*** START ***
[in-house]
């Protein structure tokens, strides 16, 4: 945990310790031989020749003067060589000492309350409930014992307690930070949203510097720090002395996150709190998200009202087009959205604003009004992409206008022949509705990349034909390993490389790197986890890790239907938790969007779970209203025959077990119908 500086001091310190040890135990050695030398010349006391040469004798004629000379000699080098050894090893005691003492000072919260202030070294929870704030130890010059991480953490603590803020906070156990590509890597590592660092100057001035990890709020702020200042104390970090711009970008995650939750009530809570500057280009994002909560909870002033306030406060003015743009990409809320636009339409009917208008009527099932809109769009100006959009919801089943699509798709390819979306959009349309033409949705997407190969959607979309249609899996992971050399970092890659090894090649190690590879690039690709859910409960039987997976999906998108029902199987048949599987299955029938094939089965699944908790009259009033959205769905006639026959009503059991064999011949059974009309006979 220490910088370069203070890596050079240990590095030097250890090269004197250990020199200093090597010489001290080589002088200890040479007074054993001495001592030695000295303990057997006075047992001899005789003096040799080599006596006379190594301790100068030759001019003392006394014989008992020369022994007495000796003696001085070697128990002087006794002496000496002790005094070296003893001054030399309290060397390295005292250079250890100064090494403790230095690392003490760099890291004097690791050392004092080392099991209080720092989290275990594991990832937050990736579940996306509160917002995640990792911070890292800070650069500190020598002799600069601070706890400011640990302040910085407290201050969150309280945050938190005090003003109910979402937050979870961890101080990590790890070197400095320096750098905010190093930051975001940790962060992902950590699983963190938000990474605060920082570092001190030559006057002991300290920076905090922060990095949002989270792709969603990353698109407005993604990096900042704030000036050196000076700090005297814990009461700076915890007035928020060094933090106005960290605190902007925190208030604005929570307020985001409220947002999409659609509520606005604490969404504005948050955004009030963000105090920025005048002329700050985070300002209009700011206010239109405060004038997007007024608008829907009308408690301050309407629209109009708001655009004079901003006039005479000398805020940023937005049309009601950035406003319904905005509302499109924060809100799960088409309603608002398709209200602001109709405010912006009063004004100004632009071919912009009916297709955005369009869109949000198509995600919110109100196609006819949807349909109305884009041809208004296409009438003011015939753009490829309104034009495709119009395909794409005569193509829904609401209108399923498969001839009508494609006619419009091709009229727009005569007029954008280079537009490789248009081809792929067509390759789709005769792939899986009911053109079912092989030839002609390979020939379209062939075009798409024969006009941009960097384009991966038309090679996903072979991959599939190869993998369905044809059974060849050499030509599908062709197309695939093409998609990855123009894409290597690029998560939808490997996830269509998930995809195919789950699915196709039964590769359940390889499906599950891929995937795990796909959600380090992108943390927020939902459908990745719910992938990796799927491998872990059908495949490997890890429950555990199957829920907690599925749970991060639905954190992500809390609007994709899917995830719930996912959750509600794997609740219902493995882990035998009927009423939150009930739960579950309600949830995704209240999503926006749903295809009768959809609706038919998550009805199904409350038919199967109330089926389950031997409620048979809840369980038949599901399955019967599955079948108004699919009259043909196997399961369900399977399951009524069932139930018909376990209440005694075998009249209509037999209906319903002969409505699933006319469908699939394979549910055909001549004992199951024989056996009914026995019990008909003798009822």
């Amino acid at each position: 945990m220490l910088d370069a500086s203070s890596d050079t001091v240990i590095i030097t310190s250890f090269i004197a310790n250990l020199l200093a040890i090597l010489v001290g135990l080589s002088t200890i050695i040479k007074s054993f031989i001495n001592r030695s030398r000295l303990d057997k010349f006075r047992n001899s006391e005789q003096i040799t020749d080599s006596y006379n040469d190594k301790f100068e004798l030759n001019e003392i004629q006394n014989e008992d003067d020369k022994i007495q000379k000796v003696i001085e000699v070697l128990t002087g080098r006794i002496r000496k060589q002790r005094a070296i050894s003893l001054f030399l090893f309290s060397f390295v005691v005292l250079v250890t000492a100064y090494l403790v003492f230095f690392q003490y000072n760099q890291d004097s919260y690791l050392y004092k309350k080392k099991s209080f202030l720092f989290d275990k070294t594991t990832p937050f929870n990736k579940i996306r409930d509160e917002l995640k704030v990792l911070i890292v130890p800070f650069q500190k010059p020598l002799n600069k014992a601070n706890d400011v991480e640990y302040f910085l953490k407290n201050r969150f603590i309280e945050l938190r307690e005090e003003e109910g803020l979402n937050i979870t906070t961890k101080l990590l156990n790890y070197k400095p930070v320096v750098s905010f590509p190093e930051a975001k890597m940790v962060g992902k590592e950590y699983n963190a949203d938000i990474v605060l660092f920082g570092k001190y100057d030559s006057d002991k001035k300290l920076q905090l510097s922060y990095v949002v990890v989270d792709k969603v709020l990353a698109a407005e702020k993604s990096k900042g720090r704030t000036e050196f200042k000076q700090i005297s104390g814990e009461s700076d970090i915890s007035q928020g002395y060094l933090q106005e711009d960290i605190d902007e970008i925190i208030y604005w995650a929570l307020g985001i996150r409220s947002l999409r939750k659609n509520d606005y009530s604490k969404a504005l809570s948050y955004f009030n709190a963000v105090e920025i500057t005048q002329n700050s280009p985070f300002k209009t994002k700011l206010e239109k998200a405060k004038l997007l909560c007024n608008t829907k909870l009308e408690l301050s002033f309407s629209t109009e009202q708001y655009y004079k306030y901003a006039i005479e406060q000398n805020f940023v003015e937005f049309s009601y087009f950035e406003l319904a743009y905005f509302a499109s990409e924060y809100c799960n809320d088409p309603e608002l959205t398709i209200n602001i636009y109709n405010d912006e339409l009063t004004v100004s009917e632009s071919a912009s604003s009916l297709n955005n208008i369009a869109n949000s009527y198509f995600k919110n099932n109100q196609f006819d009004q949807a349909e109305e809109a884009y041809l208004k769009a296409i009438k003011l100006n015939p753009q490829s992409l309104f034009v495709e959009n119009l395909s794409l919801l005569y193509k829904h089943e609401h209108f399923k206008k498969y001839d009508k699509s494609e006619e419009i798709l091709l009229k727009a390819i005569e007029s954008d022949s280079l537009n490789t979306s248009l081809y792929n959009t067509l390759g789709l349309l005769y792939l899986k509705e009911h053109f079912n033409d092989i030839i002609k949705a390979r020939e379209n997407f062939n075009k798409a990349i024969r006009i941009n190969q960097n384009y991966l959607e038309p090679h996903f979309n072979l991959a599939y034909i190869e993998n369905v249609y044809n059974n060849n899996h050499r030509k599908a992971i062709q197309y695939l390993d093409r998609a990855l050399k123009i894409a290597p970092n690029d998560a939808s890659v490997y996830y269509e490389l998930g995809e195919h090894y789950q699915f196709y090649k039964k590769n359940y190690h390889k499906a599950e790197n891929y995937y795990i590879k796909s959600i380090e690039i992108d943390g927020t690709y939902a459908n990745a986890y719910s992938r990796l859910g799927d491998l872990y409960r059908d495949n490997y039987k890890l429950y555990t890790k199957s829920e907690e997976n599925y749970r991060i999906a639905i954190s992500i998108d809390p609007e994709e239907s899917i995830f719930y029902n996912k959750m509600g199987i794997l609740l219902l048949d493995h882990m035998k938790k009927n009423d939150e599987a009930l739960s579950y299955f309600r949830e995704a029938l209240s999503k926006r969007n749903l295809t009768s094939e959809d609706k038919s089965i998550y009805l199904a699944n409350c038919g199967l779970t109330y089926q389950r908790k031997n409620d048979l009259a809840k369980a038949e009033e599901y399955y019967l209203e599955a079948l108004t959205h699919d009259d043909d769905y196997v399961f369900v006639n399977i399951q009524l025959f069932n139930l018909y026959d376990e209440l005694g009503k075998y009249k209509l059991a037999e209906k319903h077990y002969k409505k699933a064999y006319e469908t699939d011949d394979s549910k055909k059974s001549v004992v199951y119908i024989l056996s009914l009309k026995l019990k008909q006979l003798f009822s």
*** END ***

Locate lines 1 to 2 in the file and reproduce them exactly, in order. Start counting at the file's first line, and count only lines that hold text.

[in-house]
């Protein structure tokens, strides 16, 4: 945990310790031989020749003067060589000492309350409930014992307690930070949203510097720090002395996150709190998200009202087009959205604003009004992409206008022949509705990349034909390993490389790197986890890790239907938790969007779970209203025959077990119908 500086001091310190040890135990050695030398010349006391040469004798004629000379000699080098050894090893005691003492000072919260202030070294929870704030130890010059991480953490603590803020906070156990590509890597590592660092100057001035990890709020702020200042104390970090711009970008995650939750009530809570500057280009994002909560909870002033306030406060003015743009990409809320636009339409009917208008009527099932809109769009100006959009919801089943699509798709390819979306959009349309033409949705997407190969959607979309249609899996992971050399970092890659090894090649190690590879690039690709859910409960039987997976999906998108029902199987048949599987299955029938094939089965699944908790009259009033959205769905006639026959009503059991064999011949059974009309006979 220490910088370069203070890596050079240990590095030097250890090269004197250990020199200093090597010489001290080589002088200890040479007074054993001495001592030695000295303990057997006075047992001899005789003096040799080599006596006379190594301790100068030759001019003392006394014989008992020369022994007495000796003696001085070697128990002087006794002496000496002790005094070296003893001054030399309290060397390295005292250079250890100064090494403790230095690392003490760099890291004097690791050392004092080392099991209080720092989290275990594991990832937050990736579940996306509160917002995640990792911070890292800070650069500190020598002799600069601070706890400011640990302040910085407290201050969150309280945050938190005090003003109910979402937050979870961890101080990590790890070197400095320096750098905010190093930051975001940790962060992902950590699983963190938000990474605060920082570092001190030559006057002991300290920076905090922060990095949002989270792709969603990353698109407005993604990096900042704030000036050196000076700090005297814990009461700076915890007035928020060094933090106005960290605190902007925190208030604005929570307020985001409220947002999409659609509520606005604490969404504005948050955004009030963000105090920025005048002329700050985070300002209009700011206010239109405060004038997007007024608008829907009308408690301050309407629209109009708001655009004079901003006039005479000398805020940023937005049309009601950035406003319904905005509302499109924060809100799960088409309603608002398709209200602001109709405010912006009063004004100004632009071919912009009916297709955005369009869109949000198509995600919110109100196609006819949807349909109305884009041809208004296409009438003011015939753009490829309104034009495709119009395909794409005569193509829904609401209108399923498969001839009508494609006619419009091709009229727009005569007029954008280079537009490789248009081809792929067509390759789709005769792939899986009911053109079912092989030839002609390979020939379209062939075009798409024969006009941009960097384009991966038309090679996903072979991959599939190869993998369905044809059974060849050499030509599908062709197309695939093409998609990855123009894409290597690029998560939808490997996830269509998930995809195919789950699915196709039964590769359940390889499906599950891929995937795990796909959600380090992108943390927020939902459908990745719910992938990796799927491998872990059908495949490997890890429950555990199957829920907690599925749970991060639905954190992500809390609007994709899917995830719930996912959750509600794997609740219902493995882990035998009927009423939150009930739960579950309600949830995704209240999503926006749903295809009768959809609706038919998550009805199904409350038919199967109330089926389950031997409620048979809840369980038949599901399955019967599955079948108004699919009259043909196997399961369900399977399951009524069932139930018909376990209440005694075998009249209509037999209906319903002969409505699933006319469908699939394979549910055909001549004992199951024989056996009914026995019990008909003798009822």